Knight Writer: Alumna Delta Nagele ’02 ’07MA Honors Grandmother’s Memory with Award-Winning Story
Delta Nagele ’02 ’07 and her beloved Grandmama lived close to each other in South Florida and shared a special , unforgettable relationship. Grandmama and her twin sister, Virginia, were born on Valentine’s Day. The twins loved celebrating the holiday. Even after Virginia died in 1954 from metastasized breast cancer, Grandmama continued to honor Virginia’s memory by celebrating the holiday. To overcome tragedy and hardships was a testament to the strength that her family still remembers.
Nelta Louise Dean Millward lived just a stone’s throw from her granddaughter Delta Nagele’s house as she was growing up in Palm Beach County. Millward’s two-bedroom home was Nagele’s favorite place in the world, and evoked such fond memories that she was recently inspired to put pen to paper for a local writing contest.
“Grandmama’s House” was recently selected by the West Palm Beach Downtown Authority as a winning entry in the “Tell Your Story Challenge.” The contest is a collaboration between the WPBDA, The Cream Literary Alliance, and the Dreyfoos School of the Arts Creative Writing Program, with a goal of increasing literacy efforts in the area. Nagele’s work, along with other awardees, will be available throughout the county in Short Story Dispensers.
Nagele is not a professional writer. She received her master’s degree in counseling and worked as a therapist for a while; now she is a paralegal in Palm Beach County, and lives 20 minutes from where she grew up and spent so much time with her grandmother.
“There is a little sidewalk that runs through the middle of the neighborhood,” Nagele says. “Our house was right on the parkway, and Grandmama’s house was one in from the parkway. When we were little, my mom would watch us as far as she could see us, and then our grandmother would meet us and walk us all back to her house.”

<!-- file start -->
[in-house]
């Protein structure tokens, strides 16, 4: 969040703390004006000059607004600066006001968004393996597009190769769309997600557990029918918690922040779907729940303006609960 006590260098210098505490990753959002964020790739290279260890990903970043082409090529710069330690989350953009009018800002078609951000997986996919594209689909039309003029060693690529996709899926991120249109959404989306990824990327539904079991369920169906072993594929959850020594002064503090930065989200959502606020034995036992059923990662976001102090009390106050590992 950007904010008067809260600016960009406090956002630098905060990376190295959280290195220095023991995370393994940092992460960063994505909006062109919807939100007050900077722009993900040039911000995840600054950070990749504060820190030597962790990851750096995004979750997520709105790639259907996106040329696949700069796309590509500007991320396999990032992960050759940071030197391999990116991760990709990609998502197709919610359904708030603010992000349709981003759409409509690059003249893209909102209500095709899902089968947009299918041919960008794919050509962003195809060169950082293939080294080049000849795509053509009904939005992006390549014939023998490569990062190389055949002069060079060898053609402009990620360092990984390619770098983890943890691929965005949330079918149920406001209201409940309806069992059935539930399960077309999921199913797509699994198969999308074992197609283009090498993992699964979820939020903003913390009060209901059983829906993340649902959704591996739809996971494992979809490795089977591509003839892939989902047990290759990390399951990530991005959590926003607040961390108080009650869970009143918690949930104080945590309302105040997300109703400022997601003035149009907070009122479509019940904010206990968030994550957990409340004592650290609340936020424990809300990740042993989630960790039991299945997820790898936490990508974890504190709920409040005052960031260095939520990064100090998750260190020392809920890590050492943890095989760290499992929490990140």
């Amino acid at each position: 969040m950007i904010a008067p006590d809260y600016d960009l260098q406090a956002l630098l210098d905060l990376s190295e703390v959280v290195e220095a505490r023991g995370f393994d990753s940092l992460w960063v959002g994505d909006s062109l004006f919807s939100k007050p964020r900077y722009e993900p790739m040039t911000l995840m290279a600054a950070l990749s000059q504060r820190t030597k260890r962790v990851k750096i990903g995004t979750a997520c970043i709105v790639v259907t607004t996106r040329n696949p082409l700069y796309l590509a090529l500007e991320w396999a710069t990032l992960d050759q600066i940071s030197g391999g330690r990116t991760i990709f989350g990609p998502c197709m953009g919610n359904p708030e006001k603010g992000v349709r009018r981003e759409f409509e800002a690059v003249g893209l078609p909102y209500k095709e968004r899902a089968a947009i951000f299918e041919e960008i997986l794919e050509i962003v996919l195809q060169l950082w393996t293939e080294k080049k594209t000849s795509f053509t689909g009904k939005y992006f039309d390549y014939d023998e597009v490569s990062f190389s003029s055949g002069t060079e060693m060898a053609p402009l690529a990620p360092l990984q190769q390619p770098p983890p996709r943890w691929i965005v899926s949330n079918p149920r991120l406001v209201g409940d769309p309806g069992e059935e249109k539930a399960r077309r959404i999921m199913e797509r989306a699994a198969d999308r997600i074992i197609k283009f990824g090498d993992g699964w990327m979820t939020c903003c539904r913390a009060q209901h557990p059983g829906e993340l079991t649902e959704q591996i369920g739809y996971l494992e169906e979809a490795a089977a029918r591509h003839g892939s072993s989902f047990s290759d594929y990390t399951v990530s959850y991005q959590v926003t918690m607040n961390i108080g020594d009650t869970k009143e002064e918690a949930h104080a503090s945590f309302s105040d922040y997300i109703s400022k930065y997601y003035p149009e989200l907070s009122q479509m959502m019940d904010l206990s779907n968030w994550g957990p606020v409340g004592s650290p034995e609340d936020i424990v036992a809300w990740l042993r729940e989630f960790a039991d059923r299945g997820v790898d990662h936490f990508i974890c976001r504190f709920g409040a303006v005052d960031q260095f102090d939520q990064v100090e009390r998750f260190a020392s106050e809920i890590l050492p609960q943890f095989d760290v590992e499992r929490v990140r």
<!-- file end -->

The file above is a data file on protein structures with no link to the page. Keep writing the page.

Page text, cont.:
Nelta Millward passed away in 2002 at the age of 88. The memories that she made with Nagele, are still so vivid, even more than 20 years later.
Small House, Big Memories
Nagele’s details of her grandmother’s early years are a bit incomplete. Grandmama had been married to a WWII veteran whose ship, the USS Ticonderoga, had been involved in a kamikaze attack. When he returned from the war, family members noticed that he had changed.
“My grandfather passed away when I was about 2,” Nagele says. “I did get to meet him a few times, but they were divorced before I was born. She raised her four children pretty much alone.”
Still, Grandmama never remarried, and always said he was the love of her life. For whatever reason, they were unable to live together. And, Nagele says, her grandmother never took off her wedding ring. Nagele wears a cherished memento from her grandmother, a different ring, on her right ring finger, the same way her grandmother wore it.
(Left, Delta Nagele and her sister, Cara, and brother Adam on Halloween. Delta’s Hawaiian skirt was brought back from Hawaii by her grandfather as a present to Grandmama when he was on furlough during World War II.)
Grandmama’s sister, Delta, owned the little house. After Delta’s husband died, Grandmama moved into the little house to live with her. Delta was one of the first female pharmacists in the area. Delta also was one of the first unmarried females in the area to own a home. She was able to purchase her home in the early 50s (which she paid off) from the owner who agreed to hold the mortgage since unmarried women could not obtain a mortgage from a bank in those days. Grandmama inherited the house in 1977 when Delta died.
“The house has been in our family for over 50 years,” Nagele says. Her grandmother was, at one point, a schoolteacher who supplemented her income by selling Sarah Coventry jewelry.